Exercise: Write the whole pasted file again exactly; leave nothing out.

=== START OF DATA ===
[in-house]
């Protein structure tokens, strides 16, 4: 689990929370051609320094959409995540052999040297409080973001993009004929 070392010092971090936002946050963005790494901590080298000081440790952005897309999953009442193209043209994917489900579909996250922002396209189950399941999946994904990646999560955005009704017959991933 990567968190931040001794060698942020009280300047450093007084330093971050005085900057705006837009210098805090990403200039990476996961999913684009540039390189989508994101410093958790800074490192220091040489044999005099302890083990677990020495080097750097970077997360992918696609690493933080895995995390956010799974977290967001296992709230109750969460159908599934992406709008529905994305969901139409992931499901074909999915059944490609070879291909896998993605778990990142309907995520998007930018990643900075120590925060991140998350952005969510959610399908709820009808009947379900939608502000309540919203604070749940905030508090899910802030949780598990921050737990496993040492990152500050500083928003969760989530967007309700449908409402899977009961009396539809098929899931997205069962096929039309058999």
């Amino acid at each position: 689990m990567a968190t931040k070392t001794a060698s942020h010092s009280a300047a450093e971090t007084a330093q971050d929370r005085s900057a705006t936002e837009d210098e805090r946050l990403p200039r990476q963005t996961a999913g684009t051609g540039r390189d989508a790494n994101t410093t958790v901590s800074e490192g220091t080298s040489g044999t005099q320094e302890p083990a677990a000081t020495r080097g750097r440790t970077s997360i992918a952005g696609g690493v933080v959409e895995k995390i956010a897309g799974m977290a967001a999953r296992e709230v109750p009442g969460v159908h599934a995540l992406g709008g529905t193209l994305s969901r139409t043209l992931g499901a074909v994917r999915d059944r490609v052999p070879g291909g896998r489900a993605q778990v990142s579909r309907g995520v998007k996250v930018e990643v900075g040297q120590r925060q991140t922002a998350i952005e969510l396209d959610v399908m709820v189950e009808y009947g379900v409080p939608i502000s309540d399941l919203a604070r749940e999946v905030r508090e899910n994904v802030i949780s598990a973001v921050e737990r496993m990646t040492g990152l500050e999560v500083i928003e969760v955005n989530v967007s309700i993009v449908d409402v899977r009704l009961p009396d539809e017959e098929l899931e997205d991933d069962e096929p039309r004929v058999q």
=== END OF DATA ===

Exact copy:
[in-house]
């Protein structure tokens, strides 16, 4: 689990929370051609320094959409995540052999040297409080973001993009004929 070392010092971090936002946050963005790494901590080298000081440790952005897309999953009442193209043209994917489900579909996250922002396209189950399941999946994904990646999560955005009704017959991933 990567968190931040001794060698942020009280300047450093007084330093971050005085900057705006837009210098805090990403200039990476996961999913684009540039390189989508994101410093958790800074490192220091040489044999005099302890083990677990020495080097750097970077997360992918696609690493933080895995995390956010799974977290967001296992709230109750969460159908599934992406709008529905994305969901139409992931499901074909999915059944490609070879291909896998993605778990990142309907995520998007930018990643900075120590925060991140998350952005969510959610399908709820009808009947379900939608502000309540919203604070749940905030508090899910802030949780598990921050737990496993040492990152500050500083928003969760989530967007309700449908409402899977009961009396539809098929899931997205069962096929039309058999």
């Amino acid at each position: 689990m990567a968190t931040k070392t001794a060698s942020h010092s009280a300047a450093e971090t007084a330093q971050d929370r005085s900057a705006t936002e837009d210098e805090r946050l990403p200039r990476q963005t996961a999913g684009t051609g540039r390189d989508a790494n994101t410093t958790v901590s800074e490192g220091t080298s040489g044999t005099q320094e302890p083990a677990a000081t020495r080097g750097r440790t970077s997360i992918a952005g696609g690493v933080v959409e895995k995390i956010a897309g799974m977290a967001a999953r296992e709230v109750p009442g969460v159908h599934a995540l992406g709008g529905t193209l994305s969901r139409t043209l992931g499901a074909v994917r999915d059944r490609v052999p070879g291909g896998r489900a993605q778990v990142s579909r309907g995520v998007k996250v930018e990643v900075g040297q120590r925060q991140t922002a998350i952005e969510l396209d959610v399908m709820v189950e009808y009947g379900v409080p939608i502000s309540d399941l919203a604070r749940e999946v905030r508090e899910n994904v802030i949780s598990a973001v921050e737990r496993m990646t040492g990152l500050e999560v500083i928003e969760v955005n989530v967007s309700i993009v449908d409402v899977r009704l009961p009396d539809e017959e098929l899931e997205d991933d069962e096929p039309r004929v058999q």